Living Mammals

There are three major groups of living mammals: monotremes (prototheria), marsupials (metatheria), and placental (eutheria) mammals. The eutherians and the marsupials together comprise a clade of therian mammals, with the monotremes forming a sister clade to both metatherians and eutherians.

There are very few living species of monotremes: the platypus and four species of echidnas, or spiny anteaters. The leathery-beaked platypus belongs to the family Ornithorhynchidae (“bird beak”), whereas echidnas belong to the family Tachyglossidae (“sticky tongue”) (Figure). The platypus and one species of echidna are found in Australia, and the other species of echidna are found in New Guinea. Monotremes are unique among mammals because they lay eggs, rather than giving birth to live young. The shells of their eggs are not like the hard shells of birds, but have a leathery shell, similar to the shells of reptile eggs. Monotremes retain their eggs through about two-thirds of the developmental period, and then lay them in nests. A yolk-sac placenta helps support development. The babies hatch in a fetal state and complete their development in the nest, nourished by milk secreted by mammary glands opening directly to the skin. Monotremes, except for young platypuses, do not have teeth. Body temperature in the three monotreme species is maintained at about 30°C, considerably lower than the average body temperature of marsupial and placental mammals, which are typically between 35 and 38°C.

These illustrations show two short-haired mammals (platypus and echidna) with webbed feet, flat tails and a flat snout.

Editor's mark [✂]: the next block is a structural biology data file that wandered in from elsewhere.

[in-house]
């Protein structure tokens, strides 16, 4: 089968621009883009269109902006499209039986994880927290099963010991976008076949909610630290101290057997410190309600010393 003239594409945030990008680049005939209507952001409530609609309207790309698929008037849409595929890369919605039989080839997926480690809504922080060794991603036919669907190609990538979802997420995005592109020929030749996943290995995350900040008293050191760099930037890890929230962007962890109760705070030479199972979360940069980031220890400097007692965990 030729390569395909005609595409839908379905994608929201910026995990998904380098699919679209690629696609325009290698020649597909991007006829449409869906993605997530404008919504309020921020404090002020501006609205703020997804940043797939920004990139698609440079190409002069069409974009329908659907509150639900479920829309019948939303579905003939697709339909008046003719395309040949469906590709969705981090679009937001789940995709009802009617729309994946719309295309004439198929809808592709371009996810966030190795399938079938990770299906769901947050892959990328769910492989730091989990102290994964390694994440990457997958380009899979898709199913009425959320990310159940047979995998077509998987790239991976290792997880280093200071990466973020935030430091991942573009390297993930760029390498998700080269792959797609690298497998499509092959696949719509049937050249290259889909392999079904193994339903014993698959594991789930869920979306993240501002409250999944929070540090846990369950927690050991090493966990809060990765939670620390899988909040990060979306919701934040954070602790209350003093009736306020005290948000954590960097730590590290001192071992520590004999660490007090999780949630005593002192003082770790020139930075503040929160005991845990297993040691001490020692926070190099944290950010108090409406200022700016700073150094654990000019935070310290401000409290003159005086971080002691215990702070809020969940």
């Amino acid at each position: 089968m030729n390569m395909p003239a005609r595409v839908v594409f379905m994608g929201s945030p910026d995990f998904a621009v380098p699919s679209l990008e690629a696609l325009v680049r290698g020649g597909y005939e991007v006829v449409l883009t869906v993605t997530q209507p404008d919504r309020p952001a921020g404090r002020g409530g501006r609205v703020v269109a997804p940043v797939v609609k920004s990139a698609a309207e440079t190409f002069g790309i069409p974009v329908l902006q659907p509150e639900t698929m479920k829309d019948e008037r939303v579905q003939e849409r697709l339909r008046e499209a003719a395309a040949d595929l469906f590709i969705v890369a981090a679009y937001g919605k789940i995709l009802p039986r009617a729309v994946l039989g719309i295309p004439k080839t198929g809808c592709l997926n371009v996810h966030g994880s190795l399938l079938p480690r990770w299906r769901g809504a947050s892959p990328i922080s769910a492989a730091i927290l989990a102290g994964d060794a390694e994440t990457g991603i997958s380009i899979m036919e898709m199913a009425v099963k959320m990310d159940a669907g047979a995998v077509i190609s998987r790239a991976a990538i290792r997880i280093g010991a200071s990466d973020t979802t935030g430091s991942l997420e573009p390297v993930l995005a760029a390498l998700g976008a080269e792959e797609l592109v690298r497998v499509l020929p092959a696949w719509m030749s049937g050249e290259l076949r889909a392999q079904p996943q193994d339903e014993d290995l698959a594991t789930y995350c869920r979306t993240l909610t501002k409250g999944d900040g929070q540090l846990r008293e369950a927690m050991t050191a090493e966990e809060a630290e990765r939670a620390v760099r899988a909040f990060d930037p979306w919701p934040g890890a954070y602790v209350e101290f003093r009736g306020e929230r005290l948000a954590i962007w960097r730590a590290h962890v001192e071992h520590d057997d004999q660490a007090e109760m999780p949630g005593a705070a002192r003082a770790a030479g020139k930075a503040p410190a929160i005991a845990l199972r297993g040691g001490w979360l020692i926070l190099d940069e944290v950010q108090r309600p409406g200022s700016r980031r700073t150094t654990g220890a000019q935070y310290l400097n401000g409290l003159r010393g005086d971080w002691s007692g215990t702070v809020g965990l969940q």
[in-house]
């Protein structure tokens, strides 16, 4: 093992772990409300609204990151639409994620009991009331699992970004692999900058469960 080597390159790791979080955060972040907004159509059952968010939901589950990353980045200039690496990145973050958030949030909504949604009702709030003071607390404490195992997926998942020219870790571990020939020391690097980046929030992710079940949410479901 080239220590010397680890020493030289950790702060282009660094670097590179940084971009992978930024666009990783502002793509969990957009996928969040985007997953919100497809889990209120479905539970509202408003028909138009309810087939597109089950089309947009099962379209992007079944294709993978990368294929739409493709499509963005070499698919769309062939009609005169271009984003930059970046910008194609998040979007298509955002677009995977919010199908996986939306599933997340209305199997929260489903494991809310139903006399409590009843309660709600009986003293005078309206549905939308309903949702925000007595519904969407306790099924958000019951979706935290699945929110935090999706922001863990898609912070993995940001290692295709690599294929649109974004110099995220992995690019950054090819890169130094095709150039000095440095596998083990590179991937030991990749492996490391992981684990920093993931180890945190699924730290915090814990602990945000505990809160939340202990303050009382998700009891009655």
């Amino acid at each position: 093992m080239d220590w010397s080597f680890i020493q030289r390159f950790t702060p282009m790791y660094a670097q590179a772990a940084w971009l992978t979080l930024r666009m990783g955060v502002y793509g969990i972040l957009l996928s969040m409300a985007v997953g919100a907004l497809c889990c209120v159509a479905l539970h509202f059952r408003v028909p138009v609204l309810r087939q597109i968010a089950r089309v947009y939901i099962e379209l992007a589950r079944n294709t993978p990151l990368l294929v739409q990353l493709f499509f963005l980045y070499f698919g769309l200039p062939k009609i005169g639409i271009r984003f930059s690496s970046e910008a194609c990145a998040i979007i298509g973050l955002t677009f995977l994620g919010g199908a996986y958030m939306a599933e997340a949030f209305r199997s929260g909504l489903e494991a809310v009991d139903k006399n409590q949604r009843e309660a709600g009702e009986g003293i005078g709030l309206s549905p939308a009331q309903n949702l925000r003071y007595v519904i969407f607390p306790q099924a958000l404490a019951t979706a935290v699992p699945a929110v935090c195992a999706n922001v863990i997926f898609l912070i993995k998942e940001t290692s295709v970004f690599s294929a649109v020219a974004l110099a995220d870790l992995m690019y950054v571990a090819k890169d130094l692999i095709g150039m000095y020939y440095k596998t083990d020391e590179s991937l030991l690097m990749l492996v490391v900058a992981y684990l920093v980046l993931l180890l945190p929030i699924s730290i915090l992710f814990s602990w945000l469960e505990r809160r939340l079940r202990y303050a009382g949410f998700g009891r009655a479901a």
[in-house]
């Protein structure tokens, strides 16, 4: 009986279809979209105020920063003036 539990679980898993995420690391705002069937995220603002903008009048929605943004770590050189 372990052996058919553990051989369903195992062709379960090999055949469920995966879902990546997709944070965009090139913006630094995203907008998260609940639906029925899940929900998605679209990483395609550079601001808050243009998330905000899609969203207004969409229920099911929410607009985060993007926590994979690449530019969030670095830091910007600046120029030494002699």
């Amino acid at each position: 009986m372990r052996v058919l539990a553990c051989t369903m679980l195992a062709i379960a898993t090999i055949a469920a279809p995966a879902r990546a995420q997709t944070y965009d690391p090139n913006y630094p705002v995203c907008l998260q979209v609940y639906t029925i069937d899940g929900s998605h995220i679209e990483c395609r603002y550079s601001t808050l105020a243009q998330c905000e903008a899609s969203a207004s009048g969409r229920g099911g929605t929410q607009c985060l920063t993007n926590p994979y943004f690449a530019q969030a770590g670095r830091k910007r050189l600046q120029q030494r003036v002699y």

Egg-laying mammals. (a) The platypus, a monotreme, possesses a leathery beak and lays eggs rather than giving birth to live young. (b) The echidna is another monotreme, with long hairs modified into spines. (credit b: modification of work by Barry Thomas)

Over 2/3 of the approximately 330 living species of marsupials are found in Australia, with the rest, nearly all various types of opossum, found in the Americas, especially South America. Australian marsupials include the kangaroo, koala, bandicoot, Tasmanian devil (Figure), and several other species. Like monotremes, the embryos of marsupials are nourished during a short gestational period (about a month in kangaroos) by a yolk-sac placenta, but with no intervening egg shell. Some marsupial embryos can enter an embryonic diapause, and delay implantation, suspending development until implantation is completed. Marsupial young are also effectively fetal at birth. Most, but not all, species of marsupials possess a pouch in which the very premature young reside, receiving milk and continuing their development. In kangaroos, the young joeys continue to nurse for about a year and a half.

The illustration shows an animal resembling a small bear lying in the grass.
A marsupial mammal. The Tasmanian devil is one of several marsupials native to Australia. (credit: Wayne McLean)

Eutherians (placentals) are the most widespread and numerous of the mammals, occurring throughout the world. Eutherian mammals are sometimes called “placental mammals” because all species possess a complex chorioallantoic placenta that connects a fetus to the mother, allowing for gas, fluid, and nutrient exchange. There are about 4,000 species of placental mammals in 18 to 20 orders with various adaptations for burrowing, flying, swimming, hunting, running, and climbing. In the evolutionary sense, they have been incredibly successful in form, diversity, and abundance. The eutherian mammals are classified in two major clades, the Atlantogenata and the Boreoeutheria. The Atlantogeneta include the Afrotheria (e.g., elephants, hyraxes, and manatees) and the Xenarthra (anteaters, armadillos, and sloths). The Boreoeutheria contain two large groups, the Euarchontoglires and the Laurasiatheria. Familiar orders in the Euarchontoglires are the Scandentia (tree shrews), Rodentia (rats, mice, squirrels, porcupines), Lagomorpha (rabbits and hares), and the Primates (including humans). Major Laurasiatherian orders include the Perissodactyla (e.g., horses and rhinos), the Cetartiodactyla (e.g., cows, giraffes, pigs, hippos, and whales), the Carnivora (e.g., cats, dogs, and bears), and the Chiroptera (bats and flying foxes). The two largest orders are the rodents (2,000 species) and bats (about 1,000 species), which together constitute approximately 60 percent of all eutherian species.